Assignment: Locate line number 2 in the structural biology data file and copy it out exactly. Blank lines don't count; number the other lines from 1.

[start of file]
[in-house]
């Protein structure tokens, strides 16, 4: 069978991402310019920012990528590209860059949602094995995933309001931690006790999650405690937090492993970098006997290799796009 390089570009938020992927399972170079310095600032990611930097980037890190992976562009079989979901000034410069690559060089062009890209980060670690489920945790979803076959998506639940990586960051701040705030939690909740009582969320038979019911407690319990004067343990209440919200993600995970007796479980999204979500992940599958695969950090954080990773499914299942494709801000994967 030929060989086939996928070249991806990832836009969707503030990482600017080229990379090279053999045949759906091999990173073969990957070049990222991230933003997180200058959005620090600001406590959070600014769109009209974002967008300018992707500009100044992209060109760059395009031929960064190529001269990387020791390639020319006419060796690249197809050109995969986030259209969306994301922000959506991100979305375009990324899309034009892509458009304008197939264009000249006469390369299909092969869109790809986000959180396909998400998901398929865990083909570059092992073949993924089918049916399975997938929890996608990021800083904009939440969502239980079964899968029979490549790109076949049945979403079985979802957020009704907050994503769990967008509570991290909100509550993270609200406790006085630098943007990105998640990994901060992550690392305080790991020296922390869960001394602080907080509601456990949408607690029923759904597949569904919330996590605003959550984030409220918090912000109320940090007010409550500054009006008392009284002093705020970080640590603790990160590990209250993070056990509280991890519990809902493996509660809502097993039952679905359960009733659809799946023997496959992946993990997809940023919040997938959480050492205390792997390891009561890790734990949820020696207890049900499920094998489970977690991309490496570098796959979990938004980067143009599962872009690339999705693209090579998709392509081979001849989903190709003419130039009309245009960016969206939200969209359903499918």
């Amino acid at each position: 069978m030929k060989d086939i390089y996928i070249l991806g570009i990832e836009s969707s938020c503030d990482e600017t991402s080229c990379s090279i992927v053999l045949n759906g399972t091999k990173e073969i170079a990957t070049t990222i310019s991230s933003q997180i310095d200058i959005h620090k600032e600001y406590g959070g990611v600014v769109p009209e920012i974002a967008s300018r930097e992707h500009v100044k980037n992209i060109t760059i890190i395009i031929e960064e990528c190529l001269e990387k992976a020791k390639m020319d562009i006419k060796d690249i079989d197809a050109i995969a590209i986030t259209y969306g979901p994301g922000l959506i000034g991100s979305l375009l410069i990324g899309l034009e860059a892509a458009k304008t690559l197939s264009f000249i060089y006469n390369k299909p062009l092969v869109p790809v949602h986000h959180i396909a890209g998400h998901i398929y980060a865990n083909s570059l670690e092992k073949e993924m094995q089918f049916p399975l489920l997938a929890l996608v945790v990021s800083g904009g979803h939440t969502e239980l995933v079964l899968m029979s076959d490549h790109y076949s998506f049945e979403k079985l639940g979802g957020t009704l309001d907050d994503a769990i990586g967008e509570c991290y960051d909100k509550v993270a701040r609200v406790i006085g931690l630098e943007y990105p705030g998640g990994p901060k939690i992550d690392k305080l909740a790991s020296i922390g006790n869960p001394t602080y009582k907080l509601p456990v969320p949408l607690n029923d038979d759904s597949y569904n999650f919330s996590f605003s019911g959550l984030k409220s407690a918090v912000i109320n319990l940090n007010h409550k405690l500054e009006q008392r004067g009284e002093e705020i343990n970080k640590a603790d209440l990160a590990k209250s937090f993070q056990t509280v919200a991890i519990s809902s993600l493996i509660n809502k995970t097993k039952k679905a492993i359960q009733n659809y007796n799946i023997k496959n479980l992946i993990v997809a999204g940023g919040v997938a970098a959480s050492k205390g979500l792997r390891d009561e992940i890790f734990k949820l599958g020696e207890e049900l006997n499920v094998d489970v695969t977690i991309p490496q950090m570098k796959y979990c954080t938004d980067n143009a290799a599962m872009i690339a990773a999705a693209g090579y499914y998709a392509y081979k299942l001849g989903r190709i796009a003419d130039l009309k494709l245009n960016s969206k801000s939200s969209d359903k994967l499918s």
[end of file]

């Protein structure tokens, strides 16, 4: 069978991402310019920012990528590209860059949602094995995933309001931690006790999650405690937090492993970098006997290799796009 390089570009938020992927399972170079310095600032990611930097980037890190992976562009079989979901000034410069690559060089062009890209980060670690489920945790979803076959998506639940990586960051701040705030939690909740009582969320038979019911407690319990004067343990209440919200993600995970007796479980999204979500992940599958695969950090954080990773499914299942494709801000994967 030929060989086939996928070249991806990832836009969707503030990482600017080229990379090279053999045949759906091999990173073969990957070049990222991230933003997180200058959005620090600001406590959070600014769109009209974002967008300018992707500009100044992209060109760059395009031929960064190529001269990387020791390639020319006419060796690249197809050109995969986030259209969306994301922000959506991100979305375009990324899309034009892509458009304008197939264009000249006469390369299909092969869109790809986000959180396909998400998901398929865990083909570059092992073949993924089918049916399975997938929890996608990021800083904009939440969502239980079964899968029979490549790109076949049945979403079985979802957020009704907050994503769990967008509570991290909100509550993270609200406790006085630098943007990105998640990994901060992550690392305080790991020296922390869960001394602080907080509601456990949408607690029923759904597949569904919330996590605003959550984030409220918090912000109320940090007010409550500054009006008392009284002093705020970080640590603790990160590990209250993070056990509280991890519990809902493996509660809502097993039952679905359960009733659809799946023997496959992946993990997809940023919040997938959480050492205390792997390891009561890790734990949820020696207890049900499920094998489970977690991309490496570098796959979990938004980067143009599962872009690339999705693209090579998709392509081979001849989903190709003419130039009309245009960016969206939200969209359903499918």